Including the locator

Although a mobile map package supports multiple input locators, we simplified this process by creating a single, composite locator which references the four source locators being used. Given that this is the case, only the composite locator needed to be specified within the tool. Alternatively, the extra step of creating the composite locator and instead specifying the individual locators as inputs to the tool will work as well.

Sharing the mobile map package

Once the .mmpk file has been created, ArcGIS provides two possible mechanisms for making a mobile map package available within a Portal for ArcGIS or on ArcGIS Online.

Using the ArcGIS Pro 'Share Package' tool

The first method for getting a locally-saved mobile map package to a Portal for ArcGIS or on ArcGIS Online is to 'push' it using a dedicated geoprocessing tool. This tool, called the Share Package tool takes an input .mmpk file (as well as a host of other types of package files created using ArcGIS) and uploads it to the desired destination. In lieu of the tool requesting credentials, these are instead retrieved from ArcGIS Pro itself. Since the credentials passed in to the current session of Pro dictate the destination Portal to which the package will be shared, it's helpful to be aware of with which credentials you're logged in before running the tool!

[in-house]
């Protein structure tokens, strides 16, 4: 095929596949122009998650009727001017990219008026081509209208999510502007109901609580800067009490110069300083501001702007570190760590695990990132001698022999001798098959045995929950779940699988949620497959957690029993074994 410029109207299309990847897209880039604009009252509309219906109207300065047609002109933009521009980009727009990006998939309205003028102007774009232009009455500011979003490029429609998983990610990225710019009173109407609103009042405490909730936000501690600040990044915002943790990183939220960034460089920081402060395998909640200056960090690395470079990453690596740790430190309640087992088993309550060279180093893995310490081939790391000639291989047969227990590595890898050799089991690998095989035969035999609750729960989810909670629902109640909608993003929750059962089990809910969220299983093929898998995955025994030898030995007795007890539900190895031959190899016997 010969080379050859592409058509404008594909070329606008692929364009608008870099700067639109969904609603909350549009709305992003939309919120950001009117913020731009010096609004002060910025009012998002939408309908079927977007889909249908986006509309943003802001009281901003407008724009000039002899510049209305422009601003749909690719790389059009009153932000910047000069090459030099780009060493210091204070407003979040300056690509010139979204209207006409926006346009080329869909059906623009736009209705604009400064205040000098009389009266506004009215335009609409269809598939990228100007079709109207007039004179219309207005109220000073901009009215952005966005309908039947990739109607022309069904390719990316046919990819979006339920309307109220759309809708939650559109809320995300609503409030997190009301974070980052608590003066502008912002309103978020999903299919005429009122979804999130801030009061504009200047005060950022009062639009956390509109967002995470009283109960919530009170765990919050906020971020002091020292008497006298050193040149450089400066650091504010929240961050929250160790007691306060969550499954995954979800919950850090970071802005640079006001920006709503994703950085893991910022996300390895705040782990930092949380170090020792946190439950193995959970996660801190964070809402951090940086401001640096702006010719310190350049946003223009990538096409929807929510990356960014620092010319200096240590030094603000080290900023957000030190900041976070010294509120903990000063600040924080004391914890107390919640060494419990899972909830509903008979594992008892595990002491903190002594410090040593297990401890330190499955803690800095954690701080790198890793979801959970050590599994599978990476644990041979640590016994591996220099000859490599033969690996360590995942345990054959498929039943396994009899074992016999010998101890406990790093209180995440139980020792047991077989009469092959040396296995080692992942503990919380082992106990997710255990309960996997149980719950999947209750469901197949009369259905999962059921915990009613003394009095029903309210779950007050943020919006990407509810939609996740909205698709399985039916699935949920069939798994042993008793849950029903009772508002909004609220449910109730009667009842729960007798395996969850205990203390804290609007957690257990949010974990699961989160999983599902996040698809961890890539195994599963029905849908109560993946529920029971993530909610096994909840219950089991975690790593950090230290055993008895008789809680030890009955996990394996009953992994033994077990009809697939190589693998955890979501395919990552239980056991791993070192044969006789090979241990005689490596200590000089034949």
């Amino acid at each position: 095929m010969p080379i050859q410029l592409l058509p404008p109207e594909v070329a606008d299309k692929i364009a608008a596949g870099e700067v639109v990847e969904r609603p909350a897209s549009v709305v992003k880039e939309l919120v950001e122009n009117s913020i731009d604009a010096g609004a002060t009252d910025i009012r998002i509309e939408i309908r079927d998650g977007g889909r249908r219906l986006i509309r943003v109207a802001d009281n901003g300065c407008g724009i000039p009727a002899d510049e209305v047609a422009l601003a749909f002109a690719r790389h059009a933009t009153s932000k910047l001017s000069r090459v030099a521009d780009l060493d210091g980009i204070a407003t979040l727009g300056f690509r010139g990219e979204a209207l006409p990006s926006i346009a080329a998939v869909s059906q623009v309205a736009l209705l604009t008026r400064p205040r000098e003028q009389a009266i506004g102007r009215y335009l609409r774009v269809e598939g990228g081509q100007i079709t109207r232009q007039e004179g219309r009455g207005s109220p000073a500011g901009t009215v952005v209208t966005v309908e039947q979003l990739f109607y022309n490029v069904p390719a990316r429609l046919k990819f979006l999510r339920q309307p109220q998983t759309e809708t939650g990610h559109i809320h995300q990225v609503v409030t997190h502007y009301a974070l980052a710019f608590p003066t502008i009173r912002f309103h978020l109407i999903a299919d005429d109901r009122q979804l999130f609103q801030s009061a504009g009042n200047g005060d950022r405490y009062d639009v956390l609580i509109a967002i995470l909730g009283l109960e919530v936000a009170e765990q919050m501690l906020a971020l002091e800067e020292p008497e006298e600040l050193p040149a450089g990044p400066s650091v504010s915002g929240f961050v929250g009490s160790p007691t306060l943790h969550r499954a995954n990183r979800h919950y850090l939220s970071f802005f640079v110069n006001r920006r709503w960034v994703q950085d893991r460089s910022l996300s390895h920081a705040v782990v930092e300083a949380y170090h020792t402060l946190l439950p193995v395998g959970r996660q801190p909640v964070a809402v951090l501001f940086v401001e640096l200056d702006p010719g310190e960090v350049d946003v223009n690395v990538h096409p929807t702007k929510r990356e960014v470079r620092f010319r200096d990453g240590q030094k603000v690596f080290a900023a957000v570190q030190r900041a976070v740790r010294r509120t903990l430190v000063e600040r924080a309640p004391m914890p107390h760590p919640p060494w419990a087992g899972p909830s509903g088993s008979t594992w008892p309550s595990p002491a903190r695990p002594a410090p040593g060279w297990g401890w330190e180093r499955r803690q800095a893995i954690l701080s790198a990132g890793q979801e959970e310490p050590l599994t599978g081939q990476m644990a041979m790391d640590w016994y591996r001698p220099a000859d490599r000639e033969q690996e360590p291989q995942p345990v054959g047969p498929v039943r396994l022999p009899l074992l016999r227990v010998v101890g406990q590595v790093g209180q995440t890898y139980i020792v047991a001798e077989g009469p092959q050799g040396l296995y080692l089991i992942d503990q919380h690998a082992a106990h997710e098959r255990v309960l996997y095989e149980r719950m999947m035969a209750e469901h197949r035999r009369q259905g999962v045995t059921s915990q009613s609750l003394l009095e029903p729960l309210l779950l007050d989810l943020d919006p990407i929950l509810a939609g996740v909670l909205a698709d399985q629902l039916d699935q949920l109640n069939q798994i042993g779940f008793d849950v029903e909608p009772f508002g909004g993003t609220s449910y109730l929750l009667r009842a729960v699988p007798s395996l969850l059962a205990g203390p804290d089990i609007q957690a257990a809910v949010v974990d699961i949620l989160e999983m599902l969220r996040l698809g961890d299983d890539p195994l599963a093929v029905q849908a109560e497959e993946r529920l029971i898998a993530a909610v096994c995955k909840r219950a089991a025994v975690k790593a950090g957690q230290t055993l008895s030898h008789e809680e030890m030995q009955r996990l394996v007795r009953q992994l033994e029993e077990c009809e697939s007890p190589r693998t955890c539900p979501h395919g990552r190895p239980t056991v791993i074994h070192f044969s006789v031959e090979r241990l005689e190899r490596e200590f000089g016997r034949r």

Uploading directly from the 'My Content' page